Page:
The troubled path toward greater transparency as a means to foster good corporate governance and fight against corruption in the energy sector

Research output: Chapter in Book/Report/Conference proceedingChapterpeer-review

Abstract

Corruption has traditionally been wildly rampant in the energy sector and its effects have proved to be extremely dramatic. For decades energy companies have perpetrated corrupt practices with impunity to obtain from the local governments the green light to construct intrusive energy infrastructures, which have the potential of causing serious damages to a country’s environment and social fabric. This illicit way of carrying out business activities has been de facto tolerated by governments for a long time. It affected particular developing nations, causing the so-called “resource curse”. Then, almost unpredictably, over the course of last two decades, significant and increasingly determined efforts have been devoted to fighting against such a criminal phenomenon.It iswell established that the role that transparency plays within such a grim scenario is fundamental. This chapter will examine the intimate relationship between the lack of corporate transparency and corruption, and analyze the most important legal instruments that have been developed to encourage a transparentway of conducting business activities in the energy sector at the international, regional and domestic level. Then, will also focus on the recent Trump’s administration decision to nullify the US transparency rules for the extractive industries analyzing the scope of its potentially dramatic consequences.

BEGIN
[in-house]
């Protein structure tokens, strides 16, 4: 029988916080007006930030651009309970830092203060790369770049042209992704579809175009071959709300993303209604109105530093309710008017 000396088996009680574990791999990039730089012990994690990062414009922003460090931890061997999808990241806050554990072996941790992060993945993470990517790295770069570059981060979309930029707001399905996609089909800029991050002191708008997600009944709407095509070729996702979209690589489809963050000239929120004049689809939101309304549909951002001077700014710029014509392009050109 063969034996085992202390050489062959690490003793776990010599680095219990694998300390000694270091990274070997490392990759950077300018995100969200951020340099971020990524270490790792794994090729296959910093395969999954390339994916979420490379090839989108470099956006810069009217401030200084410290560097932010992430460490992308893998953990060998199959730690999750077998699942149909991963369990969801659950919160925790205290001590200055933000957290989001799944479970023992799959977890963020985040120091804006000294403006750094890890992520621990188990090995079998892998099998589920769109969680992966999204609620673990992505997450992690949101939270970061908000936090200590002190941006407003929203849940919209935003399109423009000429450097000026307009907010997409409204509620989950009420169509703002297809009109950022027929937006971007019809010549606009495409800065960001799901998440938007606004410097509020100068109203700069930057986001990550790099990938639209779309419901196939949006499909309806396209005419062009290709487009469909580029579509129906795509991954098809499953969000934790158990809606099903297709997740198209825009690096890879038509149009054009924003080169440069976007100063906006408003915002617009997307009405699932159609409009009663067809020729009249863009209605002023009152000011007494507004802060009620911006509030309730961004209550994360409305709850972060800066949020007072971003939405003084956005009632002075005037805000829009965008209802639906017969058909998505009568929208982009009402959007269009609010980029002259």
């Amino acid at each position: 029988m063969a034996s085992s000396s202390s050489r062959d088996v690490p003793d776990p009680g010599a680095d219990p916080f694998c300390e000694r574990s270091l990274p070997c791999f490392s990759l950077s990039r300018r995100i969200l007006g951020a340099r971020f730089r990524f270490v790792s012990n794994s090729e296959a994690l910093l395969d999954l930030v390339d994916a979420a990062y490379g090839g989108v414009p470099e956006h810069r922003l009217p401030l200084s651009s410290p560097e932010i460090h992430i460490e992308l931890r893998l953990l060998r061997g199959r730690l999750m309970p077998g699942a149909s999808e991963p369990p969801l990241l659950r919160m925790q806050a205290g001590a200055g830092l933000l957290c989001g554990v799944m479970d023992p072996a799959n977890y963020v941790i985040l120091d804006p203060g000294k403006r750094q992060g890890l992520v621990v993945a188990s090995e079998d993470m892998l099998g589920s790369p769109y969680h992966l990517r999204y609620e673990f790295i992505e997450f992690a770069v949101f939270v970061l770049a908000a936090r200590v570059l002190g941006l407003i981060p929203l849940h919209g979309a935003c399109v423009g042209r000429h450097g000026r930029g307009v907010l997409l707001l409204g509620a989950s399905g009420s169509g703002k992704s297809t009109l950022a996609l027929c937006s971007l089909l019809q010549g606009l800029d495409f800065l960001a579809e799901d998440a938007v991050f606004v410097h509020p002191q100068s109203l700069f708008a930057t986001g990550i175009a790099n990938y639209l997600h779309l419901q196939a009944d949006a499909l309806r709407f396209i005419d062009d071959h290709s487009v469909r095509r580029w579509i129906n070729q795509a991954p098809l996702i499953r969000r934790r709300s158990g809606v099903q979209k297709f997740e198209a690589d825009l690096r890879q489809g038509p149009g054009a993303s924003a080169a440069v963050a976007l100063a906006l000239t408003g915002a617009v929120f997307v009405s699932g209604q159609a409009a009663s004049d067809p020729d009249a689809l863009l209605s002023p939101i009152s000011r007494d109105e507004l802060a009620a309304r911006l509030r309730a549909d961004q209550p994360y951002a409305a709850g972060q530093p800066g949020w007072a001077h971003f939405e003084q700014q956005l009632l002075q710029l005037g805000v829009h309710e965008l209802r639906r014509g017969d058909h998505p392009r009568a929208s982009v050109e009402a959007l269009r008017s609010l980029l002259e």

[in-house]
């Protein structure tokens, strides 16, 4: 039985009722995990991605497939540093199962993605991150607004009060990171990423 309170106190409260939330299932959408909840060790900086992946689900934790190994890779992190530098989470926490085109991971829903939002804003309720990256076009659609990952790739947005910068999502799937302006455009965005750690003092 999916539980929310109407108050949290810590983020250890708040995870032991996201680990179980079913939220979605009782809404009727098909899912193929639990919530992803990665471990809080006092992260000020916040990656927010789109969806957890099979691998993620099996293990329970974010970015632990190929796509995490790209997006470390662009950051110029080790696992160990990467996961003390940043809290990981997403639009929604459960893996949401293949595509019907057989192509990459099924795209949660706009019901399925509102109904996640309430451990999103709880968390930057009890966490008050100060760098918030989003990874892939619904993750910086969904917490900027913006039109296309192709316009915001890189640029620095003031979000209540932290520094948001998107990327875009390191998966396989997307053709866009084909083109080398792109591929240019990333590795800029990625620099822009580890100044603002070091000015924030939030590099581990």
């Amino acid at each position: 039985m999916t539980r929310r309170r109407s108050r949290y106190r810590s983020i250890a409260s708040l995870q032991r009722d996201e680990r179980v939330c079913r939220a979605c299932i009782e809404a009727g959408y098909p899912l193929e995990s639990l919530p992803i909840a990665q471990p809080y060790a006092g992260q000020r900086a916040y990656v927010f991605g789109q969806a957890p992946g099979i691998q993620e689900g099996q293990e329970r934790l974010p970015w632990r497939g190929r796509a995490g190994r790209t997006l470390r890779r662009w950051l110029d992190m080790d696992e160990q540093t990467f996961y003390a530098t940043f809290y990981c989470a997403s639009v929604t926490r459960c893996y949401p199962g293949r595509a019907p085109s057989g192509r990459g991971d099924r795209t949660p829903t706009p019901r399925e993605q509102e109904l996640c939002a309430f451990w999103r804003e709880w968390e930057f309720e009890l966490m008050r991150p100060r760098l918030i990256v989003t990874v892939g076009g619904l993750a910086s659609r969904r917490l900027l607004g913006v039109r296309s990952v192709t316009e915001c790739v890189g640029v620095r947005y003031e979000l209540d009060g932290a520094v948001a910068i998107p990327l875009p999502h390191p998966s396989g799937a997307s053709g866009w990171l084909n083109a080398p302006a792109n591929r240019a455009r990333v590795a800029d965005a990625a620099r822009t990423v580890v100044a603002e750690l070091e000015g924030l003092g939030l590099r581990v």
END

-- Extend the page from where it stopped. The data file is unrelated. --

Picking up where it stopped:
Original languageEnglish
Title of host publicationHandbook of Energy Finance
Subtitle of host publicationTheories, Practices and Simulations
EditorsStéphane Goutte, Duc Khuong Nguyen
PublisherWorld Scientific
Chapter16
Pages363-393
Number of pages31
Edition1
ISBN (Electronic)978-981-3278-39-4
ISBN (Print)978-981-3278-37-0
DOIs
Publication statusPublished - Mar 2020

Keywords

  • energy
  • Corruption
  • Corruption and bribery
  • Bribery
  • Transparency
  • United States
  • European Union (EU)
  • EITI
  • Extractive industry
  • Corporate lobbying
  • Resource curse
  • Energy sector
  • Oil and gas

ASJC Scopus subject areas

  • Law
  • Economics, Econometrics and Finance(all)
  • Business, Management and Accounting(all)

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